The owner of the cat was very apologetic but mumbled under his breath about the impossibility of keeping a cat locked up for eight days. Lena wished to challenge his decision on bringing a cat on the train in the first place but resisted. She agreed it was cruel to coop the animal up but still internally insisted she personally wouldn’t bring a cat on an eight-day journey. She informed him they would be stopping at a station shortly for 25 minutes and suggested he take the opportunity to take the cat outside the station away from the track. Until then she requested, almost begged, he keep the cat in the closed basket, with an unnatural emphasis on the word ‘closed’. When she had looked at his ticket upon entering, she thought he was leaving the train before Vladivostok. Her face involuntarily scrunched itself up as she tried to remember.
The train began to slow as it approached the first pitstop to allow passengers to stretch their legs and gander around the food stalls on the platform. A small woman with very few teeth and a fascinating twitch around her left cheek was selling bottled water, watermelon and boiled eggs. Her neighbour was selling his infamous cake with cheese in it, Klara took the chance to beat the crowds and exited the train before the customers, so she could purchase this treat for the team. It was Luka’s favourite, Klara was happy to keep the driver as happy as she could. Lena informed the passengers leaving the train they would have 25 minutes at this stop and only Russian rubles would be accepted. She was excited for her cake. She had picked up the love for tea with milk and cake whilst studying in England and had tried to convince her colleagues of the ritual.
Sounds of sellers shouting, coins dropping from one hand to another, the engines resting and station doors swinging bounced along the bustling platform. Then with a blow of the whistle it began to dissipate and return to the train carriages. Lena hadn’t noticed the cat man get back on the train and so signalled Luka to wait, he begrudgingly obliged. She hopped from the doors and skipped across the width of the platform, pushing her head through the entrance of the station she saw the man playing with his cat and a blade of grass he had managed to locate along the side of the building,
“Sir! We must return to the trai-,” the train showed its impatience with a blow of the horn, “Sir- the train now please!”
Her voice and the train’s horn startled him into action, with a smooth swoop the cat was resting on the inside of his forearm safely tucked in. With a shake of the head from Klara, Lena closed the doors and the train pulled away.
The rest of the day meandered on much the same. The accordion player waited until almost everyone had returned from the dining cart and the sun was getting low. It still had a few hours before it would disappear, but the temperature had dropped to a cool night-time breeze. On the way back to their carriage, one of the tourists made a quiet comment about it not being snowy outside in July, unfortunately for him a local understood his chosen language and repeated it back to the entire carriage in Russian (and Ukraine in fear of leaving anybody out- Putin’s war had not long ceased and most people were desperate to show their hate towards him and his actions). The uproar of raucous laughter made the tourist jump and bang his shoulder on the corner of a raised berth- he scuttled out with a quickened pace. This laughter was the perfect stage opening for the accordion. Rose and Ella joined in with the clapping and tried to hum along where the tune was repeated, a new passenger had joined their row of berths and was stomping his foot down, almost to the rhythm, some locals rolled their eyes and covered their ears, but most enjoyed the party in the cabin. Lena stood in the doorway with a smile spanning from cheekbone to cheekbone, Klara made her excuses and found herself on the other side of the train.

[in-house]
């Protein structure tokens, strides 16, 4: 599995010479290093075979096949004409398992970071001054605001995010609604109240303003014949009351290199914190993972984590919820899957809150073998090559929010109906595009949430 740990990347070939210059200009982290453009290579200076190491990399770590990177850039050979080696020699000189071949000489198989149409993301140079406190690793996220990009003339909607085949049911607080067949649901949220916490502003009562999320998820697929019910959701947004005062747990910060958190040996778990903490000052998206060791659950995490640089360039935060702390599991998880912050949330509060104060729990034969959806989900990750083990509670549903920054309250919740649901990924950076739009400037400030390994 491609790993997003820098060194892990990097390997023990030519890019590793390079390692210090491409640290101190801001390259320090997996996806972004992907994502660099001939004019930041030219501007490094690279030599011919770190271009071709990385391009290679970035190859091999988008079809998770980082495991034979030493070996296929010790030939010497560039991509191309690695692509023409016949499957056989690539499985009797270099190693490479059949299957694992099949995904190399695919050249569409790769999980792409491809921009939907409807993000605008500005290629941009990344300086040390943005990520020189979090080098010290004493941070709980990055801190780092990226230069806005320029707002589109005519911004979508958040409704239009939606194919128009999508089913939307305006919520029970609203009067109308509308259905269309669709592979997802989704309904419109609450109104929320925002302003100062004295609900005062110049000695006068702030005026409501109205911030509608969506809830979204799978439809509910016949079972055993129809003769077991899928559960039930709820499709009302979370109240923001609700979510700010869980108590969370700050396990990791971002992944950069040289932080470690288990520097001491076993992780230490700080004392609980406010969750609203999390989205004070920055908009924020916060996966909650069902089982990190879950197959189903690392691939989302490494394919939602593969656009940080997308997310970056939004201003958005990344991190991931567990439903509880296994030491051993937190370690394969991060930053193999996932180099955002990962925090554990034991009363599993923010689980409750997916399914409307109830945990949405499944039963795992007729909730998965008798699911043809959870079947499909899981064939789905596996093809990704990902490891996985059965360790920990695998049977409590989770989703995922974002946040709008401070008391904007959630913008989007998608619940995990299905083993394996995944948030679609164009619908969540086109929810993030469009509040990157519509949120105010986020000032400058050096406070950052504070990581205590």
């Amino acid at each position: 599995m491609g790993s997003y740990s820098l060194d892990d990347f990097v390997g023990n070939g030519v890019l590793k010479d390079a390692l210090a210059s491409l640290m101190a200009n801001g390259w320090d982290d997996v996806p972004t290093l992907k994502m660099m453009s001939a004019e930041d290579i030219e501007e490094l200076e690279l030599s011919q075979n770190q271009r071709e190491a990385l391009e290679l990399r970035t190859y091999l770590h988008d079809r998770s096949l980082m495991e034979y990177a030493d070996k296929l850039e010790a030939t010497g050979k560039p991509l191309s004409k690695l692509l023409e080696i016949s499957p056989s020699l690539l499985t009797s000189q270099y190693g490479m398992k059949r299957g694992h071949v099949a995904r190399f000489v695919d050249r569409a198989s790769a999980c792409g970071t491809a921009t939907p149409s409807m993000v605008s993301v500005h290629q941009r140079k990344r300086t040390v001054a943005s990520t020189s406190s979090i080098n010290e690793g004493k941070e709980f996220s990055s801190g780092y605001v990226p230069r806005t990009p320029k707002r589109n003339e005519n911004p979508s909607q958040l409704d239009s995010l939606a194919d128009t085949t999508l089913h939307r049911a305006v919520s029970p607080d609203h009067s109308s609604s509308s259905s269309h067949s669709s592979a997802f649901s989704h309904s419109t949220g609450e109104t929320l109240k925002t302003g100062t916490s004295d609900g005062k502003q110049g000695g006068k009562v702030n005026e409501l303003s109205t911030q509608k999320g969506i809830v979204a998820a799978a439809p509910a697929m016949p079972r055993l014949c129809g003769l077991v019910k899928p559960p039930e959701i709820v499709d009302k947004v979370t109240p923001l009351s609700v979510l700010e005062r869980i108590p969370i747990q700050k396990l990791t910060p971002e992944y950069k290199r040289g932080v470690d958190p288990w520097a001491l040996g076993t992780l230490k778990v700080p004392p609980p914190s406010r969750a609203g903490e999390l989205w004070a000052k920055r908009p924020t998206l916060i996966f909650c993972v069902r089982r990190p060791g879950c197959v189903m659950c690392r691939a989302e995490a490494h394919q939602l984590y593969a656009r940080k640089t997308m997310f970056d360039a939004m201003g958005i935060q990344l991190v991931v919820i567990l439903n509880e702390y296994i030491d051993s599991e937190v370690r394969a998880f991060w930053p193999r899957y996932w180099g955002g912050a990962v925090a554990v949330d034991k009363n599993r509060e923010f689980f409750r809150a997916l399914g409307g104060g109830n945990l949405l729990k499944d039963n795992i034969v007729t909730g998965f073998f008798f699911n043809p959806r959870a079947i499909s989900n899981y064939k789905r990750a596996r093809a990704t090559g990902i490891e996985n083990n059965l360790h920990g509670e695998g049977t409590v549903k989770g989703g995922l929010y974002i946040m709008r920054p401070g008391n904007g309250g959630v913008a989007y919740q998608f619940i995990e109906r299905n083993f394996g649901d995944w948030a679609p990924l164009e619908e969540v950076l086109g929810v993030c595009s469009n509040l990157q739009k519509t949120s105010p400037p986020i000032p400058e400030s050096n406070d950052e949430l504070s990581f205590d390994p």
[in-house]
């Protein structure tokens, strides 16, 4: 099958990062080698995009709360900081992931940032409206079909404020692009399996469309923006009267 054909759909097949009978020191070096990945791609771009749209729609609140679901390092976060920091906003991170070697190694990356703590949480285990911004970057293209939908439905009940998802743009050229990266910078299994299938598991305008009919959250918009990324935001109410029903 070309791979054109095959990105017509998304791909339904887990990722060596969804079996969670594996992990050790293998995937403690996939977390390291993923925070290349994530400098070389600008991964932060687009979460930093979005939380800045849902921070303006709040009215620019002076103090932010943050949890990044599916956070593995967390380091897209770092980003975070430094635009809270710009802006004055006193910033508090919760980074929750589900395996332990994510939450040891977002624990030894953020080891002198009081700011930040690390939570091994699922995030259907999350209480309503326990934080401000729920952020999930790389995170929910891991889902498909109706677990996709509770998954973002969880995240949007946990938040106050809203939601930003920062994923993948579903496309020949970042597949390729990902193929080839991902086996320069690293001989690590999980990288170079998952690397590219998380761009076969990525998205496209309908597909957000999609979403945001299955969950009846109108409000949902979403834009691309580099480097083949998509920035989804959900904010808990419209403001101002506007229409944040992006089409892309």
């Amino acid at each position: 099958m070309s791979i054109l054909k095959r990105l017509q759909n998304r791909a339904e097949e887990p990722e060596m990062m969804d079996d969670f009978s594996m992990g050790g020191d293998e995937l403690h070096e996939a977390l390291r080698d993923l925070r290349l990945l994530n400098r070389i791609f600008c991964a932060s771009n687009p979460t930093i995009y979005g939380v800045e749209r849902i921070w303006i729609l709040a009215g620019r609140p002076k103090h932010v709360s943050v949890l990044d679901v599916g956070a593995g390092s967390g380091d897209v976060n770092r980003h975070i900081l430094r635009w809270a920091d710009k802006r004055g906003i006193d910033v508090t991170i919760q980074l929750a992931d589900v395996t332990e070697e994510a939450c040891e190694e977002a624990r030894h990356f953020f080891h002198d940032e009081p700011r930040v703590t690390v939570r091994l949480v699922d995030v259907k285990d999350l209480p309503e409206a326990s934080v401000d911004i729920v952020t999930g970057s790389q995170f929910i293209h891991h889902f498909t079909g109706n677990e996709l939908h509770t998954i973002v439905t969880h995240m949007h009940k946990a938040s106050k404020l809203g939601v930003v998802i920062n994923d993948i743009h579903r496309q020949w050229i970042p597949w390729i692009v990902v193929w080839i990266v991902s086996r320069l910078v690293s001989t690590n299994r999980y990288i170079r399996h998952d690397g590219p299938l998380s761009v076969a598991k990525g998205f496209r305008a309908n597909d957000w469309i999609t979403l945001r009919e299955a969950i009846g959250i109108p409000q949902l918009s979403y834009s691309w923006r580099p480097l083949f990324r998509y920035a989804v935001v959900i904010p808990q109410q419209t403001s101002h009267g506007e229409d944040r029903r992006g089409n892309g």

Lena had kept the painted smile on her face all day, at times it had been a genuine smile. When she returned to her cabin, she collapsed on her bed, the mattress curled around her, and the duvet cocooned her safely. Her husband would have read her letter on the kitchen table by now… a stream of silent tears escaped as she closed her eyes on the day.
By the following morning they had trekked over approximately 4,000 km of railroad. A gasp flowed through the cabins and corridors as the train creaked by. Plumes of smoke in the distance, across the entire line of the horizon entered their eye line. The person who had translated and humiliated the young tourist stopped drinking his coffee mid sip, an ill-timed bump in the track forced his chin into the hot cup instead. He wiped the pain away from his chin, placed his cup securely on the side table protruding from the train walls, rubbed the top of his thighs with full palms and stood up. Walking in the direction the young back packer had run off in, he attempted to locate him. It was not a difficult task- his travel companion was sitting up against the wall in the corridor glued to the power socket. He looked up as the large stranger approached and signalled to the door, awaiting an invitation to knock it. A shy nod was enough of an invitation for him to knock and enter. A gruff clearing of the throat alarmed the remaining three back packers, who were slumped out across the bunks playing some sort of card game.
With a slow and deliberate voice, he began what he had practised on his walk along the corridor,